Such recording without knowledge of employee, was a breach of right to priv life and correspondence – awarded £100,000 for non-pecuniary loss
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Jones v Associated Tunnelling (1981)
‘lowest common denominator’ – power in employer to direct employee to work any place within reasonable daily reach of their home
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Courtaulds Northern Spinning v Sibson (1988)
Worker required to move another depot following union membership dispute – held: request could only be reasonable if made ‘foe genuine operational reasons’
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Cresswell v Board of Inland Revenue (1984)
Employer replaced trad manual method of tax coding with computerised system-employees unsucc’y sought declaration of breach of contract in requiring them to operate computerised system
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ERA 1996, s 4
Employer must notify employee of variation to contract (** 1-7, 11 &12: ref can be made to a tribunal e.g. failure to provide statement within 2 months (s 11))
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Turniff Construction v Bryant (1967)
The statutory statement is not the contract, it is not even conclusive evidence of contract terms
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Sagar v Ridehalgh & Son (1931)
If a custom is to have legal effect, it must be ‘reasonable, certain and notorious’
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Garratt v Mirror Group Newspapers (2011)
Custom and practice (applied since 1993) that employees would not be entitled to contractual enhanced redundancy scheme unless they signed a compromise agreement constituted an implied and overriding term
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Shumba v Park Cakes (2013)
Custom and practice guidance: how many occasions and how long; same throughout period; extent of publicising; described; express contract; equivocalness
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Wiluszynski v Tower Hamlets LBC (1989)
A person is not treated by the law as having chosen to accept that which is forced down his throat despite his objections – employer of large workforce not required to physically eject defaulting employee from office
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Miles v Wakefield MDC (1987)
M disentitled himself to salary for Sat mornings by declining to work on Sat mornings in acc with his duty; where industrial action takes form of working inefficiently, the employer may decline to accept any work and worker will not then be entitled
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Mears v Safecar Security (1982)
A term that wages would be paid during sickness must be implied, unless employers could show otherwise, which they failed to do – also, the implied sick term would provide for deductaion of social security benefits received by M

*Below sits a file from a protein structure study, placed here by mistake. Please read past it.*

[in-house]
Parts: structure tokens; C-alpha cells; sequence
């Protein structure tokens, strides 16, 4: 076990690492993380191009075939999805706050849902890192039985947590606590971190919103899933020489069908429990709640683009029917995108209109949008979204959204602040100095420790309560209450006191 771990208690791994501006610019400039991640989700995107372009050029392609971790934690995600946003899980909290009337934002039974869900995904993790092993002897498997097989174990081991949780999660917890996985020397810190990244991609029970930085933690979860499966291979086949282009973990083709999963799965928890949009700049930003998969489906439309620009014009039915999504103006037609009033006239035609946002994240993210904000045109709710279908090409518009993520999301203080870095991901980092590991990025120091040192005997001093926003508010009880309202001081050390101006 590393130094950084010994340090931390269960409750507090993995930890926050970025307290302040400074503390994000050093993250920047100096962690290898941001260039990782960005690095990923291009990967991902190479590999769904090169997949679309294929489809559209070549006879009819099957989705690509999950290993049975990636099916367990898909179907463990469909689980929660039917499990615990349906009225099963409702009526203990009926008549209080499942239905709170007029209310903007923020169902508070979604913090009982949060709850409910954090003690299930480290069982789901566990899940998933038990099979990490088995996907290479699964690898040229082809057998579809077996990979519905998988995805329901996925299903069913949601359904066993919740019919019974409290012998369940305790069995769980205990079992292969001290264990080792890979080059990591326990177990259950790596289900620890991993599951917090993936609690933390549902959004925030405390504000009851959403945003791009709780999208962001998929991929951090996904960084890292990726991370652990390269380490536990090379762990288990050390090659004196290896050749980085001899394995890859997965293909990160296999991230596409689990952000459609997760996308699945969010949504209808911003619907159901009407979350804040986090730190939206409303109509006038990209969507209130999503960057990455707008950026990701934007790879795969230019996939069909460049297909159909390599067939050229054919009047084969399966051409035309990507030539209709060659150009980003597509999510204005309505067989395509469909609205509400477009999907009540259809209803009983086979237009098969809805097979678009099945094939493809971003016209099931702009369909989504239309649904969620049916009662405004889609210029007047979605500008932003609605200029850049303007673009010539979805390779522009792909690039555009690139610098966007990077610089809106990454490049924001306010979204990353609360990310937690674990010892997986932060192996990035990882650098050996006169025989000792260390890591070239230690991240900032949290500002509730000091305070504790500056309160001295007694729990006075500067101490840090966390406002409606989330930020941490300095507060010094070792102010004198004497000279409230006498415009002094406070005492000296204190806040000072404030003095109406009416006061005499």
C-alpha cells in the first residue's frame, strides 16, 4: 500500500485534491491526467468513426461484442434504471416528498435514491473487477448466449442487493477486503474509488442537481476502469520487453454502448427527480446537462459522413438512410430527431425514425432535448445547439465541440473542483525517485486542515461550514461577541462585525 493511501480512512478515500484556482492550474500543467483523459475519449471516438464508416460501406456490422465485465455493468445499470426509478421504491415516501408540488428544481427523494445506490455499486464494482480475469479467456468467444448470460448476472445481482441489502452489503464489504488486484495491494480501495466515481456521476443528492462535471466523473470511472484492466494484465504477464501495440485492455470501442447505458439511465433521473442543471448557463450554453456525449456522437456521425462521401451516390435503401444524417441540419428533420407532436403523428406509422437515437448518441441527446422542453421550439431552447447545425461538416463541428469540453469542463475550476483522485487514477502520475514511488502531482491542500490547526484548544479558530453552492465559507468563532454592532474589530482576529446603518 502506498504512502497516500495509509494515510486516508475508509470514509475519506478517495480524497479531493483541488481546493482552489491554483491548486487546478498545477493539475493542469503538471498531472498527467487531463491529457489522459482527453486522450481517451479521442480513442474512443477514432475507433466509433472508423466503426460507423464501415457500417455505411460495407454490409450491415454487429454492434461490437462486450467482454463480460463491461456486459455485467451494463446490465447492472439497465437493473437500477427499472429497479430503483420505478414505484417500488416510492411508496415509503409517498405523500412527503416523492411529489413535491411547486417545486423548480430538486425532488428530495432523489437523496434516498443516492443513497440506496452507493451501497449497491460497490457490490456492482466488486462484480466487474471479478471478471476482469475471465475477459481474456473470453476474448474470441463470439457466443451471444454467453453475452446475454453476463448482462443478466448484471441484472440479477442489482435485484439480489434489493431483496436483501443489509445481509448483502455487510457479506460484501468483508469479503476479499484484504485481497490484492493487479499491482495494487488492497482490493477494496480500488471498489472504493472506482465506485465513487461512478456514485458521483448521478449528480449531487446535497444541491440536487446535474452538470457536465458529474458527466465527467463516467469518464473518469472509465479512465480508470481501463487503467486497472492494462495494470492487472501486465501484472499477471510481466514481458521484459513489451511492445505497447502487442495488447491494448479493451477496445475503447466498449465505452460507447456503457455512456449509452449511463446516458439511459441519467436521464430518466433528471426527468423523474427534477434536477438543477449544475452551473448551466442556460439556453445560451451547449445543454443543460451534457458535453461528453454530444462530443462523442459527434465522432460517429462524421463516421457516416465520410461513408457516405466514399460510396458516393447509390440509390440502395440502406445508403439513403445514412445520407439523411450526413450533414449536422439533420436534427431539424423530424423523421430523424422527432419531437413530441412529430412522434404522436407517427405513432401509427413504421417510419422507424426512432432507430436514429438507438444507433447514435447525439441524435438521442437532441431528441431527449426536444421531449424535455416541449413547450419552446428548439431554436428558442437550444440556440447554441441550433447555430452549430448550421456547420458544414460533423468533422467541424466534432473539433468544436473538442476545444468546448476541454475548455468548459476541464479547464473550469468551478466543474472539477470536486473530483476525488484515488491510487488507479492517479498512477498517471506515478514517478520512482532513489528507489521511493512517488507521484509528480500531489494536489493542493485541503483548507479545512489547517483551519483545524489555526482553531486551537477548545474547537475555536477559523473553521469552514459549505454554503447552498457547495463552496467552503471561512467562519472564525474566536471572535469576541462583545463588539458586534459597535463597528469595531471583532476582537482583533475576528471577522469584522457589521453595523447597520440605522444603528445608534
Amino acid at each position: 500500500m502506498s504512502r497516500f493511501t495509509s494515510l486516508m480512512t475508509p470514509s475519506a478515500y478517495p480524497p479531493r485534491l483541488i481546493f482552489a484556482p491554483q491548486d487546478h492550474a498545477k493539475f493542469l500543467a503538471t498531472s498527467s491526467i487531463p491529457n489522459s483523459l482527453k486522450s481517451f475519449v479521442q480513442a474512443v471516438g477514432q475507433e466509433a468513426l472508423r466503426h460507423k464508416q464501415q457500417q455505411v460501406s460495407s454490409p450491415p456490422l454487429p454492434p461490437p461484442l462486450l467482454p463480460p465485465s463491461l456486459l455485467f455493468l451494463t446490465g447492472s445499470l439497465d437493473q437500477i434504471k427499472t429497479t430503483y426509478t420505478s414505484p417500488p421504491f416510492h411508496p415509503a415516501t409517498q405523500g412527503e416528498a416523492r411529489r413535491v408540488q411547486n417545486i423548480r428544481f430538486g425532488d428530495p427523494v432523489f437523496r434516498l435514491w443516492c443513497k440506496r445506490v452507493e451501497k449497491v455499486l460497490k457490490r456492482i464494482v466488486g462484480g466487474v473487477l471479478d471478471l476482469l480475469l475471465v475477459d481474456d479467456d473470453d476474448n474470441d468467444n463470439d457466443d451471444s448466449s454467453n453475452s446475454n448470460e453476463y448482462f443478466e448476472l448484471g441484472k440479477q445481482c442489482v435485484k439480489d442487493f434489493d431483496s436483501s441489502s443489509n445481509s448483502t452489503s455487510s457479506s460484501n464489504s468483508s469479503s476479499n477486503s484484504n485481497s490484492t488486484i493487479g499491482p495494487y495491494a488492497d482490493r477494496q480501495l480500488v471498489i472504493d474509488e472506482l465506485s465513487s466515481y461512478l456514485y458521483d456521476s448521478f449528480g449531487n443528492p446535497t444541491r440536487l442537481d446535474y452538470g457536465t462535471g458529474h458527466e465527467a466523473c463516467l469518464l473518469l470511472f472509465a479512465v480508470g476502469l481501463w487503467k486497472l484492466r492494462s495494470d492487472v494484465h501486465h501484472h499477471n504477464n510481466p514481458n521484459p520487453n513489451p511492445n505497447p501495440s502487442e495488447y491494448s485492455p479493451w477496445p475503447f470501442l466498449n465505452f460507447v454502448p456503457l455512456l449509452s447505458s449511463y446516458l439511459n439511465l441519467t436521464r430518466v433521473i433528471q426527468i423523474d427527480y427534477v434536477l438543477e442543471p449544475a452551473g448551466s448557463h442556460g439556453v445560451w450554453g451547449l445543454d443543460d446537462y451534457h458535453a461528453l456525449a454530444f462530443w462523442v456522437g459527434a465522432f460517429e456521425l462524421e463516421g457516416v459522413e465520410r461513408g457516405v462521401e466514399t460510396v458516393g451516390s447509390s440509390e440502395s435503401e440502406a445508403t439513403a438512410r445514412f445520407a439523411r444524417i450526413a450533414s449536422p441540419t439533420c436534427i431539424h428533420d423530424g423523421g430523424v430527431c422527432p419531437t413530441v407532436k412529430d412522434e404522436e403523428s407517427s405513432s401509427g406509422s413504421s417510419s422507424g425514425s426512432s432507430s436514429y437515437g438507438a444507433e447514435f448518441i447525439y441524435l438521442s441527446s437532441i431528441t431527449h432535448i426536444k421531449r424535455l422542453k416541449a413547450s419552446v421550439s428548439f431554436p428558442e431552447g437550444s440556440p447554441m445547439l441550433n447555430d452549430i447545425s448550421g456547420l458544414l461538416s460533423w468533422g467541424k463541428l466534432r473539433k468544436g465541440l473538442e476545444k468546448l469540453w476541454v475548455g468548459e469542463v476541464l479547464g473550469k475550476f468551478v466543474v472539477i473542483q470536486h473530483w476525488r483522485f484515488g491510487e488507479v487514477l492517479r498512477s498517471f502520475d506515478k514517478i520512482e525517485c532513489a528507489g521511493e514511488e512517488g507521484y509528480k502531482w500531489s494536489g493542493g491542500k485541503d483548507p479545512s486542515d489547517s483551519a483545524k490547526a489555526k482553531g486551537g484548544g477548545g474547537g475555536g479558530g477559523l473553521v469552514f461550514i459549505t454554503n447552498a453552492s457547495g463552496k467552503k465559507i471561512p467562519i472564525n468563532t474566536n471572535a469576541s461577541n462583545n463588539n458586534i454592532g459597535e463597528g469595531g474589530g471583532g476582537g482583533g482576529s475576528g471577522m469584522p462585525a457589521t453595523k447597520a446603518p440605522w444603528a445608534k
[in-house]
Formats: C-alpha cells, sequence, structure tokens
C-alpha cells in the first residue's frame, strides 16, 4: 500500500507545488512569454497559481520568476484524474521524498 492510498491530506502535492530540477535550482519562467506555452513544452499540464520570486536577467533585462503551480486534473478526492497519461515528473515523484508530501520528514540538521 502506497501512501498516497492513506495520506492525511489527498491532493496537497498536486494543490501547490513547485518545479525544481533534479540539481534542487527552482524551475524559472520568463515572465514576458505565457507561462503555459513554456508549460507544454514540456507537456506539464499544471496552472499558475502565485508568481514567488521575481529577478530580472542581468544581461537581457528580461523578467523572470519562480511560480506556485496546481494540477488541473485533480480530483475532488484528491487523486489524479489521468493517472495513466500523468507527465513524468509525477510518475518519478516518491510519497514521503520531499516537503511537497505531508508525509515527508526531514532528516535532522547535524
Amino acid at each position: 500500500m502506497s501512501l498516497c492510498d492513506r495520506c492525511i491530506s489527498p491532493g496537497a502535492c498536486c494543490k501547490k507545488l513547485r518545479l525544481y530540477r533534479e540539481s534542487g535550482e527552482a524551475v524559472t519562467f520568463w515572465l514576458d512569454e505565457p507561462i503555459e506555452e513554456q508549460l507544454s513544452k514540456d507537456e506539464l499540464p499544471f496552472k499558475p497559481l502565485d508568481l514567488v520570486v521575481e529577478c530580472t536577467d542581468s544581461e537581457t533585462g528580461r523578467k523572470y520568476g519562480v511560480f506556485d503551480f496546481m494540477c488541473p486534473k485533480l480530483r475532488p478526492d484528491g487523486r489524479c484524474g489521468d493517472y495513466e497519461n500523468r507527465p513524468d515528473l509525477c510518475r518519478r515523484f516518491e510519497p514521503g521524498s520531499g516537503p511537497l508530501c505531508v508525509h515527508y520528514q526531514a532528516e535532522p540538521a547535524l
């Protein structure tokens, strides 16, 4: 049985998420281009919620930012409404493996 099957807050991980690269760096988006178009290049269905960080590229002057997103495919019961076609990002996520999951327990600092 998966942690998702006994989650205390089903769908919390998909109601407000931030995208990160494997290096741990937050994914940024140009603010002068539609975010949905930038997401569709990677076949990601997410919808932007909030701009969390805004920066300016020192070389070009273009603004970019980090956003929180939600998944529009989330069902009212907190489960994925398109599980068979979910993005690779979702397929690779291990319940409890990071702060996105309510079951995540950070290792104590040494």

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Collier v Sunday Referee (1940)
Classical view: no duty to provide work
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Devonald v Rosser (1906)
Held: nec implication from contract terms (which provided for payment by that piece) that employer would find him reasonable amount of work to do and his damages were assessed by ref to his average earnings over 6 months
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Clayton & Waller v Oliver (1930)
O to play leading role in musical – employer reneged- entitled to damages for loss of oppty to enhance his reputation
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Turner v Sawdon (1901)
Old view: CA rejected argument that failure to provide work would mean employees’ skills would deteriorate, denying the employer had a duty to keep the employee in service in such a manner as to enable him to become au fait with his work
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Turner v Goldsmith (1891)
Implied term that salesman paid by commission that he would be sent reasonable supply of sample to sell
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Provident Financial v Hayward (1989)
Fact that accountant’s skilss would not atrophy in period under consid’n treated as relevant consid’n
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William Hill v Tucker (1998)
CA: mainly due to particular contract’s construction, employee held unique position and maintenance of his skills in this developing area did require frequent practice (contrast with Christie v Johnston Carmichael (2010))
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British Aircraft Corp’n v Austin (1979)
General implied duty on employers to exercise care – this is primarily a duty to take reasonable care for safety of emploees and extends to acting reasonable in dealing with complaints re lack of safety drawn to their notice by employees, e.g. failin
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Spring v Guardian Assurance (1994)
Held: there was also implied term in contract of emp’t which places duty on employer to take due care and skill in preparation of references
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Breach v Epsylon Industries (1976)
It is nec to look at background to contract to see how it should be construed, and whether a term ought not to be implied that in the circums there was an oblign on employers to provide work suitable for e.g. a chief engineer
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SG &R Valuation Service v Boudrais (2008)
No express ‘garden leave’ provn – HC: their righto work infringed as they needed to work to become au fait with skills; however, employee could not invoke right to work unless they were ready and willing to work
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Other cards in this set

Card 2


Wriiten statemnts are required by statute


ERA 1996, s 1

Card 3


Employees have right to be given a written itemised pay statement (it contains e.g. gross amount of wages/salary (s 8(2))


Preview of the back of card 3

Card 4


Most staff handbooks tend to be nothing more than codes of conduct and are sig only because their breach might indicate incompetence or misconduct – they are not usually strict terms of the contract (also, work to rule)


Preview of the back of card 4

Card 5


Accepted Otto Kahn-Freund’s views re legal enforceability of CAs


Preview of the back of card 5